Chesterfield’s inexorable slide continued with yet another 1-1 draw on Saturday, this time away at Eastleigh. It was a good result on the day, but one where our lack of firepower left us in the bottom four of the National League.
Compare and contrast our fortunes with those of Wigan Athletic, if you will, a team from a similar-sized town to Chesterfield, yet one which has to compete for support with Rugby League.
Wigan did not even get into the Football League until the 1980s and, after that, rattled around in the lower tier until local businessman Dave Whelan came along in 1995.
He bought the club, built a new stadium, and won three promotions in 10 years to take them into the Premier League and an FA Cup final victory.
Whelan has just sold the Latics to a Hong Kong-based firm, International Entertainment Corporation, for £22m.
Wigan currently sit 17th in the Championship, just above Rotherham and Sheffield Wednesday. Their manager is a bloke called Paul Cook and their main midfielder, is one Sam Morsy.
In an almost mirror image of Wigan is Chesterfield, also owned by a local businessman called Dave, who appears to send packing potential suitors, from China, Sweden and closer to home.
Roberto Martinez, who managed Wigan to their greatest ever triumph at Wembley, was recently quoted as saying “Dave Whelan is the reason that Wigan achieved what they achieved. He had an incredible vision, he was a winner and everything he did was done properly — and that was contagious.”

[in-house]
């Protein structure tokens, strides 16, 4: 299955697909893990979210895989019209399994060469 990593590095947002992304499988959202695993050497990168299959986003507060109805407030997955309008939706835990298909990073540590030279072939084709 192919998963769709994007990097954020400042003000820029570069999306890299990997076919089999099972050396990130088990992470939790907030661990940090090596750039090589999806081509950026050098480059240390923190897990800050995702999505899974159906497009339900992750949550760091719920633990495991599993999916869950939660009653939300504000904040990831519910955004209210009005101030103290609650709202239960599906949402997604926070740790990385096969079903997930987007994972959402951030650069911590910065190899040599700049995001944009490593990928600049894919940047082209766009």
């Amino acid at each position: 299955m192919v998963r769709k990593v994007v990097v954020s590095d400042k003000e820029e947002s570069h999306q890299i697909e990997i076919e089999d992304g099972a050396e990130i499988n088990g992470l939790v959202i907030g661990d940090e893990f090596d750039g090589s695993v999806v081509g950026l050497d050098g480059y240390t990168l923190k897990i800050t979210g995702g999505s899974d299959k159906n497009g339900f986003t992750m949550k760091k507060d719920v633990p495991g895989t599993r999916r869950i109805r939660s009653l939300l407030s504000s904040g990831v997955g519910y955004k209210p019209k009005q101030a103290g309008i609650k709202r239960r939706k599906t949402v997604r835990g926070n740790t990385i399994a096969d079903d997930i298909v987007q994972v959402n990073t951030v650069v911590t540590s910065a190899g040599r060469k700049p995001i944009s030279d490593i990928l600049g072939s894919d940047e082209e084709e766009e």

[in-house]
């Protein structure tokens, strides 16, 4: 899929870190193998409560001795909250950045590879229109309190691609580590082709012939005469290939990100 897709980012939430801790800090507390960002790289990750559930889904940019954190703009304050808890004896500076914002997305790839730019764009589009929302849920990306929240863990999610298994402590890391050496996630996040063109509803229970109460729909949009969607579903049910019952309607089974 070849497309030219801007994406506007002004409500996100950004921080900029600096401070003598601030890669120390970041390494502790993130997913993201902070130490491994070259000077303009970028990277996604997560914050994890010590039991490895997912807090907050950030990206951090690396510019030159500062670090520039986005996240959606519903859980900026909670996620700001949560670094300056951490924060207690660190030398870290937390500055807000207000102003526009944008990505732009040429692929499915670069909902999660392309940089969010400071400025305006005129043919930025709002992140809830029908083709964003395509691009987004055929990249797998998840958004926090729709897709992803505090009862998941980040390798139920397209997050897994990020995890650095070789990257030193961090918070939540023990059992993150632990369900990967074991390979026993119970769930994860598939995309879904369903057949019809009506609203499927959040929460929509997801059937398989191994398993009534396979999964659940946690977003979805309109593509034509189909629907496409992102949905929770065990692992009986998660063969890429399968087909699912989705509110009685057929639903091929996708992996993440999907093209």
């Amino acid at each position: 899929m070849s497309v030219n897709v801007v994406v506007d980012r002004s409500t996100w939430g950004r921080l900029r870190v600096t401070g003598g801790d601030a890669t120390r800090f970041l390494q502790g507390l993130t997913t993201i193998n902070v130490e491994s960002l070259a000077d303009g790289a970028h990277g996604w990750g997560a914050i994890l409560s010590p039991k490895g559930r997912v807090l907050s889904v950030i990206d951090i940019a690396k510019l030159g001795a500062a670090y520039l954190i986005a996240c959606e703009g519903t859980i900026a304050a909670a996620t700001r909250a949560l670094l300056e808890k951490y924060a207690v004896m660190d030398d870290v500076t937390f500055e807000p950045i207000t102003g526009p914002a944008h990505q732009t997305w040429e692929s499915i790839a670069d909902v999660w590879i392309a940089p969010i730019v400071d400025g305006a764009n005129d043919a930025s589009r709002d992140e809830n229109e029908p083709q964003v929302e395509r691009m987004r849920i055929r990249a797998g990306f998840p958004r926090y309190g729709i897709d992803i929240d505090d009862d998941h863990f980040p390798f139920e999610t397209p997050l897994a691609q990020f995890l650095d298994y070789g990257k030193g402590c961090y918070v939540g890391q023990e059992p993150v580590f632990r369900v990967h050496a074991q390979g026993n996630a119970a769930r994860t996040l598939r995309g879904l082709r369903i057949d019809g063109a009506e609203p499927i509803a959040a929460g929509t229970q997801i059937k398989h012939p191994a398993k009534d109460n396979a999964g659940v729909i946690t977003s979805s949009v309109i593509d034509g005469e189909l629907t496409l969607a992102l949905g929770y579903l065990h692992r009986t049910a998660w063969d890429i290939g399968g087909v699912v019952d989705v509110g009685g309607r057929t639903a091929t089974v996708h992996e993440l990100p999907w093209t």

I think our great leader avowed that his vision was to get the club into the Championship and flog it.
Perhaps he could take a tip from Dave Whelan on how this can now be achieved; although to be fair we do have a contagious culture at the club, but one which involves a rather more downward trajectory than we’d hoped for.
At the time of writing, time must be running out for manager Martin Allen, upbeat in press conferences and very proud of our unbeaten run, which is also a non-winning league run of 18 games.
Allen was actually previously sacked at Saturday’s opponents, Eastleigh, after not winning for seven matches and guiding them to 15th place in the National League a spot which would now be regarded as success by most Spireites.
I recently had the misfortune to drive past The Darlington Arena, which used to be home to the local football team who now don’t play there anymore but ground share with Bishop Aukland.
Darlo, once Football League regulars, now sit 16th in the National League North, two places below Alfreton. Frankly we have more chance of ending up like them than Wigan.